15 fields. Congratulations you have just created your first database and table.
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You should have noticed that the data dictionary presented at the beginning of this section and again
above has been used to create the table in ACCESS.
Key point:
The data dictionary forms the basis for the tables in ACCESS97
7.3 Input masks
One of the main bug bears of databases is the amount of crap data in them. One small thing you can do
to help is make sure users are encouraged to enter only sensible data. Two common ways to do this is to
allow them only the opportunity to enter data from a predefined list of options from a 'list box' of some type
or create a 'input mask'. We will create an input mask in this session.
The Input Mask property setting specifies how data is entered and displayed in the text box. We will set
this property for the DOB field you created in the last exercise to stop users entering duff dates of birth.
Exercise:
Select the DOB field by clicking on one of its cells or the left hand edge (get back to the field
description dialogue box we have been working in if necessary
Move to the bottom panel by mouse clicking or pressing F6.
Move to the Input Mask property in the bottom panel.
Click on the button beside it (the one with the
three dots; it is called a build button as it
provides instructions on how to build, in this
instance, the mask). You will be presented
with the input mask wizard dialogue box
pictured below:
If the short date (not the short time) is not
already chosen choose it then click next.
Accept all the defaults until you come to the
screen where the next button is greyed (you
can't choose it) and click the finish button.
Save your work by choosing the main menu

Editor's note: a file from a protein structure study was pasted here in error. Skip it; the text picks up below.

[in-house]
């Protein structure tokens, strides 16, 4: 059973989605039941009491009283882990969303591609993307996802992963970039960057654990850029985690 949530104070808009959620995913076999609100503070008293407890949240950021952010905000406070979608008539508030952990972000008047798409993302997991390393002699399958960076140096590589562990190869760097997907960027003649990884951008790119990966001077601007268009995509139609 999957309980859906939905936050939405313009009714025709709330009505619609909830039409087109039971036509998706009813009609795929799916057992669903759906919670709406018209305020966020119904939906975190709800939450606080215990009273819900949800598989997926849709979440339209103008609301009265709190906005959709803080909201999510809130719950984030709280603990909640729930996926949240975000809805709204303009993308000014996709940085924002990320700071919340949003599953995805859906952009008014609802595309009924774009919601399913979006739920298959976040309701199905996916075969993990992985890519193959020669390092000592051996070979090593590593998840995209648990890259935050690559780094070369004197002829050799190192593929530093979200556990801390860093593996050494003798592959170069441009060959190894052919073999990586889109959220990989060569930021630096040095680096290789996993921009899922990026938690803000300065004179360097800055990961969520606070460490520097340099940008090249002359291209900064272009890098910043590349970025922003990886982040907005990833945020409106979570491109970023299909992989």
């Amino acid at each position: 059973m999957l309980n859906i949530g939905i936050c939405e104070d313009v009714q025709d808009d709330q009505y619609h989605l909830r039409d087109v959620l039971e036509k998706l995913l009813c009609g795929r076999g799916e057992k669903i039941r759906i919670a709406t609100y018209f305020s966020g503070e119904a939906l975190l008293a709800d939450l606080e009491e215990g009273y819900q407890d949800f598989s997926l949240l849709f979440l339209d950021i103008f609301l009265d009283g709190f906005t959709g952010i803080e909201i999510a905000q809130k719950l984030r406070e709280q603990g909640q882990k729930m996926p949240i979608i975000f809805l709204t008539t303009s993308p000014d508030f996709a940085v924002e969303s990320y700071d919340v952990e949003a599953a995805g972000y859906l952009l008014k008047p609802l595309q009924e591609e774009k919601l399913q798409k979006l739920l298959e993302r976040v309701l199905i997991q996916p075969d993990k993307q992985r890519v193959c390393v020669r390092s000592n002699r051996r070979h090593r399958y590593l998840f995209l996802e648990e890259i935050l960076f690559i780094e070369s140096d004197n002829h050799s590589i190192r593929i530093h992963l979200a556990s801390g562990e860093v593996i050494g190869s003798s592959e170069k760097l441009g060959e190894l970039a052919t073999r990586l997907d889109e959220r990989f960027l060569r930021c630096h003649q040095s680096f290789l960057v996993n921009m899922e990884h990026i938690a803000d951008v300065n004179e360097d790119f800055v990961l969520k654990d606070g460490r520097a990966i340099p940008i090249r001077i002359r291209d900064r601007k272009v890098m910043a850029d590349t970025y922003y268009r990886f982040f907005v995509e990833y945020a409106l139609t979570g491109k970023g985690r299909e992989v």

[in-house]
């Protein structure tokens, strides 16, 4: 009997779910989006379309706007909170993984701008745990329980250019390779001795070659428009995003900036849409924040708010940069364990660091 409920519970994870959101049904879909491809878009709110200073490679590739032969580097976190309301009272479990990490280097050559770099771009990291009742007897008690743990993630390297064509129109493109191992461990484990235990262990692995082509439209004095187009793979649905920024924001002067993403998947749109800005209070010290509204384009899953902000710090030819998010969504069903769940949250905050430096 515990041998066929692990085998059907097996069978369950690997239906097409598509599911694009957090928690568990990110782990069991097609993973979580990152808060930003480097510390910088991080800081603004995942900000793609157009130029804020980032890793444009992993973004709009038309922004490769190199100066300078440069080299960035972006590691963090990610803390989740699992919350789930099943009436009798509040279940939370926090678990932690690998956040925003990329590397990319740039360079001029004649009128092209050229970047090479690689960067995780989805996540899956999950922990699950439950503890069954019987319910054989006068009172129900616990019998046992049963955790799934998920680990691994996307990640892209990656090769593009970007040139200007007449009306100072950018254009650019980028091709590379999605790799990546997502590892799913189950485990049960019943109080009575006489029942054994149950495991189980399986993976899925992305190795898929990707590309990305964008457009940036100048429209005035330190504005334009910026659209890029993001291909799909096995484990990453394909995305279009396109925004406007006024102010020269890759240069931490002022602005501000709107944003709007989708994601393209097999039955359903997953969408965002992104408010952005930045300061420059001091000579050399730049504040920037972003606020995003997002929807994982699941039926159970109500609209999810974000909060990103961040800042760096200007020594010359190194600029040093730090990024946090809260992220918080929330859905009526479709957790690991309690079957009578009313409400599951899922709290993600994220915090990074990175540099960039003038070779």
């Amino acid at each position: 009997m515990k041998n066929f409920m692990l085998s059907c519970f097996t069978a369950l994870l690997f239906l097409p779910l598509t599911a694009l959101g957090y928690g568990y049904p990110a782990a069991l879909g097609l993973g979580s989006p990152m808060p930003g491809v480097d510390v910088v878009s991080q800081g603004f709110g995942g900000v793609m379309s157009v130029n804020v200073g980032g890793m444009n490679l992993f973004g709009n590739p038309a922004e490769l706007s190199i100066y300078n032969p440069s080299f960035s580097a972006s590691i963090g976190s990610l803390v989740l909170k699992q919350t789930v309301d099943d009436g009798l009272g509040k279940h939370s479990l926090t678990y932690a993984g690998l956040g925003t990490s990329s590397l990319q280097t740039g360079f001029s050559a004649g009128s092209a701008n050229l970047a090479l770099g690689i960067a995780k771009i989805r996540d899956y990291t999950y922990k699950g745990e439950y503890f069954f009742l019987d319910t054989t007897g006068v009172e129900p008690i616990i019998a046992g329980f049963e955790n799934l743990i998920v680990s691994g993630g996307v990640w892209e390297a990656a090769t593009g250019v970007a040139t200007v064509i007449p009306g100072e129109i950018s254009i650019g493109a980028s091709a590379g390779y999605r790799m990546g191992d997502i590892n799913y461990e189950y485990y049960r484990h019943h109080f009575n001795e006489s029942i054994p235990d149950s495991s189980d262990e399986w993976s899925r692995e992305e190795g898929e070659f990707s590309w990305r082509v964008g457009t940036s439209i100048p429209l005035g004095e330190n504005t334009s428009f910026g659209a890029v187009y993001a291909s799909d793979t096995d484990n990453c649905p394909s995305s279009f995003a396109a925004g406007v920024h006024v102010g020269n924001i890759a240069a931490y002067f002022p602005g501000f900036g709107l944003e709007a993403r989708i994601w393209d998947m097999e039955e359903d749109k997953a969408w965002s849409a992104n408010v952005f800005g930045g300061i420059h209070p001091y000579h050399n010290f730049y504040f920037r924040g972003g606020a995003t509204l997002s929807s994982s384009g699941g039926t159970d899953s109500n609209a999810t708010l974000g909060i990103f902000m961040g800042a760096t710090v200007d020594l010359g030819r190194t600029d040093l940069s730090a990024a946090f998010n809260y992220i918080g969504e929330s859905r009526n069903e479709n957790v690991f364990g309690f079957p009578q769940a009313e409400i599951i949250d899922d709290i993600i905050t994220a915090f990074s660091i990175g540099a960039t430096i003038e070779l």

option File → Save or click on the appropriate speed button on the tool bar.
The above process adds the 'Pattern' "99/99/00;0;_" to the input mask property of the field. Each of these
characters has a special meaning, which if you had known, you could have added without using the
wizard. To find out what this has done exactly you need to try it out by moving from design view to data
sheet view. This is described below. But first please carry out the following exercise.
Exercise:
Repeat what you have just done to the DOB field to the 'date on list' field.
Save your work by choosing the main menu option File → Save or click on the appropriate
speed button on the tool bar.
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7.4 Moving between design and datasheet view
Datasheet view allows you to try out the table you have designed. You can add, edit, search and delete
records in datasheet view. Datasheet view is not really designed for you to change the structure of the
table which is best done in design view.
To move between datasheet and design view you:
Choose the menu options View → Design view or View → datasheet view alternatively use the following
speed button:
Exercise:
Move to datasheet view. You should now have something like this on your screen. Think of is
as a spreadsheet with each row representing a single record, and the columns the fields.
The darkened arrow near the top left hand corner indicates the current selected record. As we haven't